In the months leading up to Friday’s vote, the U.S. State Department lobbied extensively and organized numerous meetings for Isaacs with officials in various parts of the world. Under Trump, Washington has also used the threat of withdrawing financial aid to pressure countries into supporting its international policies, but IOM election rules protected individual member states from such fears.

“The key thing is that it was a secret ballot,” said Jeff Crisp, an associate fellow at Chatham House and a former senior official with the U.N. High Commissioner for Refugees.

Some NGO officials remained sanguine about the future of U.S. support for IOM. The State Department issued a conciliatory statement immediately after the vote that asserted: “We congratulate António Vitorino on his election and look forward to working with him. IOM is an important partner for the United States around the globe, and we are committed to working with IOM to address root causes of migration and to promote safe and legal migration.”

Eric Schwartz, president of Refugees International and a former U.S. assistant secretary of state for population, refugees, and migration in the Obama administration, wrote shortly before the election that anti-Muslim comments should “disqualify” Isaacs from the job.

Afterward, he told Devex that “because the IOM plays such a critical role [in] achieving the objectives of all states, including the United States, I think this vote will not have a big impact” on U.S. support for the organization. He pointed to IOM programs such as those directed against human trafficking, assistance to newly resettled refugees, and voluntary repatriation of vulnerable migrants to their countries of origin.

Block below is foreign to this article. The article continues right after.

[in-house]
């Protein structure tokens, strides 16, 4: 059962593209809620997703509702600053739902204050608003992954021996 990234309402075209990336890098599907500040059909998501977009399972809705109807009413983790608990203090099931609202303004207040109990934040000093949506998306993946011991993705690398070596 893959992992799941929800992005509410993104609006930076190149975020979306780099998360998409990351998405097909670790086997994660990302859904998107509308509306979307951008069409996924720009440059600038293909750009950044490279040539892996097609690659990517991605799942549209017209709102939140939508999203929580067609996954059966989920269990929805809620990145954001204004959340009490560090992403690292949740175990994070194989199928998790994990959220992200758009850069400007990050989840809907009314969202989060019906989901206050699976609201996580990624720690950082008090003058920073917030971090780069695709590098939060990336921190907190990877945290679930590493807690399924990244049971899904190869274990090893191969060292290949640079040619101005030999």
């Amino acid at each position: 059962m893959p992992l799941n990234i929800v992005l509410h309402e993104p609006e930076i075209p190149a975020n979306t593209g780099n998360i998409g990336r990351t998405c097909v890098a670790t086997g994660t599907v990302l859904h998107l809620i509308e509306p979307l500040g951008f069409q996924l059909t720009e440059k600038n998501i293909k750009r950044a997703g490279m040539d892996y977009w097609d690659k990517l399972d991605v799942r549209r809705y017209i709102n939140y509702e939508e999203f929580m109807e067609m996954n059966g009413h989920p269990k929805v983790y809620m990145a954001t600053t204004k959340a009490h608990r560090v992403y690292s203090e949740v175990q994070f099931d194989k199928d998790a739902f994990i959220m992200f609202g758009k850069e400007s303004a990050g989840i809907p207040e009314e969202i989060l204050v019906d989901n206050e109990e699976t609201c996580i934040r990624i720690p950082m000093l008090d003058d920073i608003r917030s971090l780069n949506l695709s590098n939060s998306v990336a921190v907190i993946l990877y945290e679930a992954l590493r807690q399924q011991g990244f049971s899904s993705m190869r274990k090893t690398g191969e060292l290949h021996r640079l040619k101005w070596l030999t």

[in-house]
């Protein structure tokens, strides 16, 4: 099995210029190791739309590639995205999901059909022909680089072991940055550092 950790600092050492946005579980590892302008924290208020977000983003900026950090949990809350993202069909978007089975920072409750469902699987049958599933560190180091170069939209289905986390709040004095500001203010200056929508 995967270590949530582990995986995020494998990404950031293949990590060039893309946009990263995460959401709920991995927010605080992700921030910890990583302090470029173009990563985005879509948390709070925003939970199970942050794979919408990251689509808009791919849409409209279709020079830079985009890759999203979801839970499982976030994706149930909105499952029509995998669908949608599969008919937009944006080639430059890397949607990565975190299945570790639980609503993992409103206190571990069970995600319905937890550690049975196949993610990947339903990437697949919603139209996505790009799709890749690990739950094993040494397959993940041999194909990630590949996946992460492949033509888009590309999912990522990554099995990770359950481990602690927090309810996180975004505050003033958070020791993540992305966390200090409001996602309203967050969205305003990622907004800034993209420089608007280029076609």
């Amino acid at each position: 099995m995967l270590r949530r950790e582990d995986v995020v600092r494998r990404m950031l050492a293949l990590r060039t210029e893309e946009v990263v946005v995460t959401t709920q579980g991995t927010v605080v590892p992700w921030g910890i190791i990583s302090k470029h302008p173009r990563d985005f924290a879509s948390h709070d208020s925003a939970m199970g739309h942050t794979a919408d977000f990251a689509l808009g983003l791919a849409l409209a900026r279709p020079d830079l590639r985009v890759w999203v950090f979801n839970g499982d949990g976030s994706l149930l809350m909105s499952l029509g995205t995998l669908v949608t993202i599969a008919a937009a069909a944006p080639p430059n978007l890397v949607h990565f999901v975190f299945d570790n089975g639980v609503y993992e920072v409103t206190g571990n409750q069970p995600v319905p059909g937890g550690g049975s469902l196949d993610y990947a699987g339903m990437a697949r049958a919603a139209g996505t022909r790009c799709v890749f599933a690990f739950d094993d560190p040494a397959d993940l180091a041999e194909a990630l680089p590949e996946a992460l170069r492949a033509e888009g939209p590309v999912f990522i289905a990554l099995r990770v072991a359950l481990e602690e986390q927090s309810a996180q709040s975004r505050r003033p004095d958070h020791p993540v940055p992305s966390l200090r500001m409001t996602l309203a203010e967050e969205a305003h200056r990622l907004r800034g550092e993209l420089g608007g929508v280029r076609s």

But some observers have long voiced concerns that Washington might reduce its support for IOM if its candidate was not chosen, following previous actions against the U.N. Relief and Works Agency for Palestine Refugees in the Near East, UNESCO, the U.N. Human Rights Council, and the Paris Agreement on climate change.

Characterizing the election result as a “stinging rebuke” to Washington, Michael Clemens, a senior fellow at CGD, stated, “I would be very surprised if the United States did not take some retaliation” against IOM.

Observers noted that IOM’s budget is largely “project based,” and Washington might decide to shift its funding to programs in the Western hemisphere that it sees as more important for the U.S.

IOM’s new head, Vitorino, will succeed William Lacy Swing, the U.S. diplomat who has headed it for two five-year terms, in October. Observers say one of the biggest challenges he will face is Europe’s crisis over migration. Just hours before he was elected on Friday, European heads of state concluded marathon talks with an agreement that includes a commitment to explore the controversial idea of establishing screening centers for migrants outside of Europe, most likely in North Africa.

Swing had expressed serious reservations about the idea, and a number of NGOs are concerned that European leaders may sacrifice the rights of migrants in favor of political priorities.

“The thing to watch,” said Chatham House’s Crisp after the election, “is the extent to which IOM assists the European Union in whatever strategy it has come up with.”

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About the author

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    Burton Bollag

    Burton Bollag is a freelance journalist living in Washington, D.C. He was based for a number of years in Europe (Geneva, Prague and Bratislava) and as chief international reporter for Chronicle of Higher Education reported widely from Europe, Africa and the Middle East. He has also done radio reporting (for NPR from Geneva) and TV reporting from various locations.